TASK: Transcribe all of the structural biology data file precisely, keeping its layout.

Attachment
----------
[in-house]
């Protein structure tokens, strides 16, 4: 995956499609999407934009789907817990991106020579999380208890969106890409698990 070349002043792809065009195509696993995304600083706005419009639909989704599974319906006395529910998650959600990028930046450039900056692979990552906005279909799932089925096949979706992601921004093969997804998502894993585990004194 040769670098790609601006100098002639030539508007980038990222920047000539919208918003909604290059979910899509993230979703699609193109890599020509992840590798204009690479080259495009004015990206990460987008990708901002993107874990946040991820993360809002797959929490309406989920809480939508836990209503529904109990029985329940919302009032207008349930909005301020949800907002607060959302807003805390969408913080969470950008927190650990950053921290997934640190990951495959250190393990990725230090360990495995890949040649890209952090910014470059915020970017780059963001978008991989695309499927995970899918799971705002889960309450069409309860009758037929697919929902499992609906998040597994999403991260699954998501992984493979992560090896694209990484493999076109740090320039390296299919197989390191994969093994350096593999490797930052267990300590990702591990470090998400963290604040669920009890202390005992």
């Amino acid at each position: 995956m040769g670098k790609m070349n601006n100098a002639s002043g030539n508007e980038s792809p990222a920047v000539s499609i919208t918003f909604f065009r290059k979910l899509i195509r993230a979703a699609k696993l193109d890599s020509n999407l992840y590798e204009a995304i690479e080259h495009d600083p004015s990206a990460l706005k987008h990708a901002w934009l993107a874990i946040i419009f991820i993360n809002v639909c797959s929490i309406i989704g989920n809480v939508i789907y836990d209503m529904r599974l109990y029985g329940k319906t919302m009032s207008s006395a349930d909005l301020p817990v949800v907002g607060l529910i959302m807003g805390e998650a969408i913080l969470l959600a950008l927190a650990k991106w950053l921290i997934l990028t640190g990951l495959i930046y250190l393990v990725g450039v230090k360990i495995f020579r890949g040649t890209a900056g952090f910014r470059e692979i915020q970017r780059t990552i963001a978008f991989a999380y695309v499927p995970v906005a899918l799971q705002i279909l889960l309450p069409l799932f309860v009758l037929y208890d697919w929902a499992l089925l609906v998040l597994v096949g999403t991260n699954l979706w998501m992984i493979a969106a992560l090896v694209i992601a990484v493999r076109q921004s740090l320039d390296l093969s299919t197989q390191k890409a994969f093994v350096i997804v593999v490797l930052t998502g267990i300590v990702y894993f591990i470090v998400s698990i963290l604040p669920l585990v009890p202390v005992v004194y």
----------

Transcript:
[in-house]
């Protein structure tokens, strides 16, 4: 995956499609999407934009789907817990991106020579999380208890969106890409698990 070349002043792809065009195509696993995304600083706005419009639909989704599974319906006395529910998650959600990028930046450039900056692979990552906005279909799932089925096949979706992601921004093969997804998502894993585990004194 040769670098790609601006100098002639030539508007980038990222920047000539919208918003909604290059979910899509993230979703699609193109890599020509992840590798204009690479080259495009004015990206990460987008990708901002993107874990946040991820993360809002797959929490309406989920809480939508836990209503529904109990029985329940919302009032207008349930909005301020949800907002607060959302807003805390969408913080969470950008927190650990950053921290997934640190990951495959250190393990990725230090360990495995890949040649890209952090910014470059915020970017780059963001978008991989695309499927995970899918799971705002889960309450069409309860009758037929697919929902499992609906998040597994999403991260699954998501992984493979992560090896694209990484493999076109740090320039390296299919197989390191994969093994350096593999490797930052267990300590990702591990470090998400963290604040669920009890202390005992």
């Amino acid at each position: 995956m040769g670098k790609m070349n601006n100098a002639s002043g030539n508007e980038s792809p990222a920047v000539s499609i919208t918003f909604f065009r290059k979910l899509i195509r993230a979703a699609k696993l193109d890599s020509n999407l992840y590798e204009a995304i690479e080259h495009d600083p004015s990206a990460l706005k987008h990708a901002w934009l993107a874990i946040i419009f991820i993360n809002v639909c797959s929490i309406i989704g989920n809480v939508i789907y836990d209503m529904r599974l109990y029985g329940k319906t919302m009032s207008s006395a349930d909005l301020p817990v949800v907002g607060l529910i959302m807003g805390e998650a969408i913080l969470l959600a950008l927190a650990k991106w950053l921290i997934l990028t640190g990951l495959i930046y250190l393990v990725g450039v230090k360990i495995f020579r890949g040649t890209a900056g952090f910014r470059e692979i915020q970017r780059t990552i963001a978008f991989a999380y695309v499927p995970v906005a899918l799971q705002i279909l889960l309450p069409l799932f309860v009758l037929y208890d697919w929902a499992l089925l609906v998040l597994v096949g999403t991260n699954l979706w998501m992984i493979a969106a992560l090896v694209i992601a990484v493999r076109q921004s740090l320039d390296l093969s299919t197989q390191k890409a994969f093994v350096i997804v593999v490797l930052t998502g267990i300590v990702y894993f591990i470090v998400s698990i963290l604040p669920l585990v009890p202390v005992v004194y």